To report a case of eventual corneal endothelial cell failure after spontaneous resolution of corneal edema after failed Descemet membrane endothelial keratoplasty (DMEK).Methods:
Retrospective case report.Results:
A 56-year-old man with Fuchs endothelial corneal dystrophy underwent cataract and DMEK surgery in the left eye. The transplanted DMEK graft detached in the early postoperative period and formed a peripheral scroll. Despite graft detachment, corneal edema resolved with endothelial cell repopulation of the central cornea. The patient's uncorrected visual acuity 5 months after surgery was 20/25. However, by 7 months after this spontaneous improvement, the patient started to complain of worsening vision. At 2.5 years, recurrent corneal edema became clinically apparent, and no endothelial cells were visible by specular microscopy in the central cornea.Conclusions:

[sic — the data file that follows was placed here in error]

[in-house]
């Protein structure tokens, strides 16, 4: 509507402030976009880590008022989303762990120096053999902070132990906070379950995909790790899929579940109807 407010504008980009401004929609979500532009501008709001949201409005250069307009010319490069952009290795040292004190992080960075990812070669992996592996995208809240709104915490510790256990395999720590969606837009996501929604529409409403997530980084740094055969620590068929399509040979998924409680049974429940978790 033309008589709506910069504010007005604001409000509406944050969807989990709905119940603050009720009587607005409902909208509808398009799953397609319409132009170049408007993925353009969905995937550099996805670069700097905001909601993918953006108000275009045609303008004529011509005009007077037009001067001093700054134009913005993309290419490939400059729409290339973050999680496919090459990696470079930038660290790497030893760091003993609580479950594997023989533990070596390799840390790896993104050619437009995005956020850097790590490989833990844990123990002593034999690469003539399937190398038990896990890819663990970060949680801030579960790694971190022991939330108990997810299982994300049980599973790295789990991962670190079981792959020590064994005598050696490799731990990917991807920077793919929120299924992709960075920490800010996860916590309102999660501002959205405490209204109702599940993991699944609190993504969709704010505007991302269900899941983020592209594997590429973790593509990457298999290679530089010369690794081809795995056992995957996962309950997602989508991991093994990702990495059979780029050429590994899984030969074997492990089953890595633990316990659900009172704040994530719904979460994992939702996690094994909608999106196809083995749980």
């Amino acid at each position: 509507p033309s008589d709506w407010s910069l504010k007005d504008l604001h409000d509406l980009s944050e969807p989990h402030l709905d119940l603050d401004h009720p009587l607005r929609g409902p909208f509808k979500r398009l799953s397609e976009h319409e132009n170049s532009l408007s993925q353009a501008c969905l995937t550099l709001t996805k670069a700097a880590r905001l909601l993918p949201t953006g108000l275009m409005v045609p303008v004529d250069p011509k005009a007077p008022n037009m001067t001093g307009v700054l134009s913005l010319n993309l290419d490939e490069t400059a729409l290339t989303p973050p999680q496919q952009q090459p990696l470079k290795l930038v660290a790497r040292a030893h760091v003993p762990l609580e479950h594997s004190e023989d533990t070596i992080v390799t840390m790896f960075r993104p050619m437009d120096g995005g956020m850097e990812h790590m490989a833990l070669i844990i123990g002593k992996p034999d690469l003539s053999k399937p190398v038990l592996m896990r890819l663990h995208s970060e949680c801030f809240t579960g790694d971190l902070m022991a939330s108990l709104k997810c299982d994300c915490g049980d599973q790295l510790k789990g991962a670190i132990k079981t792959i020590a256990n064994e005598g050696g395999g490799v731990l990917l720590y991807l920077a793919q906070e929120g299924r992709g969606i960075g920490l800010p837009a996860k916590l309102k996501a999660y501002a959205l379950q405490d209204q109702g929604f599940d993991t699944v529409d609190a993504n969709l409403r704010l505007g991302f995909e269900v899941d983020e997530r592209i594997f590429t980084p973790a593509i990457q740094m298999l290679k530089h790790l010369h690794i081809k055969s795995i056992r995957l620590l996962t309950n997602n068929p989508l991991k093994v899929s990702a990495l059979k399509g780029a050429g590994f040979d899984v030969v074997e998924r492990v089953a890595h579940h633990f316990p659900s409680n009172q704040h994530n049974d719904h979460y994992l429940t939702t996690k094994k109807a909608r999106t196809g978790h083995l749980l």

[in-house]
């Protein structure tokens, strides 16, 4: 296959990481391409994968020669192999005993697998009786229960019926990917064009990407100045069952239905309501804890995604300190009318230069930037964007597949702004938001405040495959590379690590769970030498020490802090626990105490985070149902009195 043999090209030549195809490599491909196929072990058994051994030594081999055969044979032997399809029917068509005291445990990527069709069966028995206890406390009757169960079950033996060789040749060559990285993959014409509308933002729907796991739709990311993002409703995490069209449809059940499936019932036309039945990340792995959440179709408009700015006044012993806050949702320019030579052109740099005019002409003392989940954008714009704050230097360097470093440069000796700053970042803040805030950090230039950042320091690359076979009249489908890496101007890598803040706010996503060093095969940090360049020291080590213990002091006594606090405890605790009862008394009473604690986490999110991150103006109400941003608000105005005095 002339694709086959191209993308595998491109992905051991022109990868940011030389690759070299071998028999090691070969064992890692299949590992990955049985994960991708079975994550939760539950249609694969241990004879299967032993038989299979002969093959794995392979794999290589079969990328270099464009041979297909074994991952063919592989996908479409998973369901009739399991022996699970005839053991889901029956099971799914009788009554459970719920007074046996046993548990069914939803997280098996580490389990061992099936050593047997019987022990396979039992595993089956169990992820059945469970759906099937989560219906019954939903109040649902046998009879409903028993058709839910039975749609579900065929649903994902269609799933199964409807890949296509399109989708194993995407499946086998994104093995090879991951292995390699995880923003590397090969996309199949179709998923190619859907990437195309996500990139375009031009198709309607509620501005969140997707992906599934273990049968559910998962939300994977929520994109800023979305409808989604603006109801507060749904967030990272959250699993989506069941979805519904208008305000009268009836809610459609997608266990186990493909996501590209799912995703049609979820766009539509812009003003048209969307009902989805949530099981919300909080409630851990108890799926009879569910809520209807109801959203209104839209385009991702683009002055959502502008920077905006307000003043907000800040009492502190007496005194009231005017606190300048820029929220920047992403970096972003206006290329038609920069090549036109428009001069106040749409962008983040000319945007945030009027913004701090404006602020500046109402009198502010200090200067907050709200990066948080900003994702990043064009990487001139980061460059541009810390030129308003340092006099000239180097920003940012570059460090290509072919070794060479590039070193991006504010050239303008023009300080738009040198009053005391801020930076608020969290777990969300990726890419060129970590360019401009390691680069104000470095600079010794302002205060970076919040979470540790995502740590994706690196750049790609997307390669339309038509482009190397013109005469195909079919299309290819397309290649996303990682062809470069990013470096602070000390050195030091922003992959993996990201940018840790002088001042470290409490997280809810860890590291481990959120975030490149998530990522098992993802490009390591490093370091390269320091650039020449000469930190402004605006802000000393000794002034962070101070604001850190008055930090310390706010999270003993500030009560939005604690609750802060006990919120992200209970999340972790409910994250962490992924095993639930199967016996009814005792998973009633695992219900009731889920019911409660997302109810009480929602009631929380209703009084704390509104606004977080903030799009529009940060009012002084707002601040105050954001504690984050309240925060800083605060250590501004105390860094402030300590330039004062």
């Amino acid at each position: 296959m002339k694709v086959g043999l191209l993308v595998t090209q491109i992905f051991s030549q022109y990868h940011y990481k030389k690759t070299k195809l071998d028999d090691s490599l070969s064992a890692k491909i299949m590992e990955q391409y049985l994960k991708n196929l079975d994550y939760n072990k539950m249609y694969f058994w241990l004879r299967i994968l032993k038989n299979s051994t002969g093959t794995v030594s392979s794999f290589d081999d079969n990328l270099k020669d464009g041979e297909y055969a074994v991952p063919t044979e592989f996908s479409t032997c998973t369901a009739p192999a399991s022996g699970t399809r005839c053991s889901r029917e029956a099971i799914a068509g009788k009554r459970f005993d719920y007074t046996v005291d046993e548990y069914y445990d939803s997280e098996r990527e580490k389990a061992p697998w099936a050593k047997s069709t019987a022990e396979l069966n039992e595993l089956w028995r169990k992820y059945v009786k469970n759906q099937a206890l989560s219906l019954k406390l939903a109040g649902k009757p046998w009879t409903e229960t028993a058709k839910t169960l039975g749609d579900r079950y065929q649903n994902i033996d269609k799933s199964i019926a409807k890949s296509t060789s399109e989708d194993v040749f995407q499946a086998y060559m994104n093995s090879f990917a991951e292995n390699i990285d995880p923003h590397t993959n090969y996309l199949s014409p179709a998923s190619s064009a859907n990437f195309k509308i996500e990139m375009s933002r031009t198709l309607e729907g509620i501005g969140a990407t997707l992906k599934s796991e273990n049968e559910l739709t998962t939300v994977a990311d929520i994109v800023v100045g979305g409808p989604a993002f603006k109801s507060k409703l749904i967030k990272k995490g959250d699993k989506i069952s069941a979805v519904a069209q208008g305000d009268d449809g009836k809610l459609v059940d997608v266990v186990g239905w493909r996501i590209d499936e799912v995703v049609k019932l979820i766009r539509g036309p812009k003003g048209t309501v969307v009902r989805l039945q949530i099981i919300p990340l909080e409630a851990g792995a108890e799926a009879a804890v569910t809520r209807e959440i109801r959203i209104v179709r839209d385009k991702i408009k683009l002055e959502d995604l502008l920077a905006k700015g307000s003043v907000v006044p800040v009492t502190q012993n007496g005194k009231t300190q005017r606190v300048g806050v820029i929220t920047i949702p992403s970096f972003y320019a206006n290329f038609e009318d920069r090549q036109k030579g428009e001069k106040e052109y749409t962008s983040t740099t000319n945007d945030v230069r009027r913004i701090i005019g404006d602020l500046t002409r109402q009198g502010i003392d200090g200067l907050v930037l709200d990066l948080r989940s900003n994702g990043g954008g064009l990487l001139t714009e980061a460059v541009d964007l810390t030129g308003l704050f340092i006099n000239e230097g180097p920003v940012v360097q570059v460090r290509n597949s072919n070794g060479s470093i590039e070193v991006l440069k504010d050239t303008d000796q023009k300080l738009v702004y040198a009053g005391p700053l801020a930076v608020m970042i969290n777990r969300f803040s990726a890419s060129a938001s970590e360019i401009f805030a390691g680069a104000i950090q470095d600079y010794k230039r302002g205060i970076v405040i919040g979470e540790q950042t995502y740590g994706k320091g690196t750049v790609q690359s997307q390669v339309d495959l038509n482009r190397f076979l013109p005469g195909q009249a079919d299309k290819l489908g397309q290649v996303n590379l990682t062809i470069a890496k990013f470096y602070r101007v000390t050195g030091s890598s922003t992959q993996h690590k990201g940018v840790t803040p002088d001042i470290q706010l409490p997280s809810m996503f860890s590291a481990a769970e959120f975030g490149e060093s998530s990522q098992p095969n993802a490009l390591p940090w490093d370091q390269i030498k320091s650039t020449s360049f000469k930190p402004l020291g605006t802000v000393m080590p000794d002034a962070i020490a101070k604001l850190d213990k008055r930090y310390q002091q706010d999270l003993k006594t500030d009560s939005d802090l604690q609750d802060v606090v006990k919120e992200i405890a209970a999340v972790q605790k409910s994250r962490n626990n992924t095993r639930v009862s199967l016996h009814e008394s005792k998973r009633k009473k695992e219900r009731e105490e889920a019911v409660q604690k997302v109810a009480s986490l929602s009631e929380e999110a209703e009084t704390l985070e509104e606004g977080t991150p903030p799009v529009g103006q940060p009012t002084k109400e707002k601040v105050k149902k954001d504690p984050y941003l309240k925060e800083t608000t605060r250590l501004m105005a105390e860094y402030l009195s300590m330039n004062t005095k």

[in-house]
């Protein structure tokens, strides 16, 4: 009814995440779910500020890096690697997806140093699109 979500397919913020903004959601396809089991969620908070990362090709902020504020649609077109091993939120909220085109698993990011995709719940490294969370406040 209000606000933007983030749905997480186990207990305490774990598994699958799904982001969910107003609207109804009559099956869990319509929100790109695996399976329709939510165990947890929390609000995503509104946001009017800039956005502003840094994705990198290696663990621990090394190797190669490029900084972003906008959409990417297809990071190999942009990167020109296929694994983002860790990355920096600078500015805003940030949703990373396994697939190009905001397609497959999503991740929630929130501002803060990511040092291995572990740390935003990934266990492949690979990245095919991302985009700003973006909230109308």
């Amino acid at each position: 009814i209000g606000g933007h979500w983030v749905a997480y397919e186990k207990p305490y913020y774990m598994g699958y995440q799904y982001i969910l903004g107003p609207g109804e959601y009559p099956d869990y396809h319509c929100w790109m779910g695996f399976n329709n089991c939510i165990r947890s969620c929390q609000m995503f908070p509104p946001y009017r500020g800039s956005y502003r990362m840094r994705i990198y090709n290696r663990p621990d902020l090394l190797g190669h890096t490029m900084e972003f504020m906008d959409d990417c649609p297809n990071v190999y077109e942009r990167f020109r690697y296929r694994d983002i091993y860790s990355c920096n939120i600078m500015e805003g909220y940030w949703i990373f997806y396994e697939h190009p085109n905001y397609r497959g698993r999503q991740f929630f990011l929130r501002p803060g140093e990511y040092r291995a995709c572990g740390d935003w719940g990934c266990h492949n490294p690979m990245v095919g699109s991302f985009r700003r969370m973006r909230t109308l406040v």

This case suggests that spontaneous healing of a large central Descemet membrane defect significantly diminishes the peripheral endothelial cell reserves and can lead to imminent bullous keratopathy. If there is any potential of corneal endothelial cells to regenerate after surgical removal of central Descemet membrane in Fuchs dystrophy, it is likely very limited.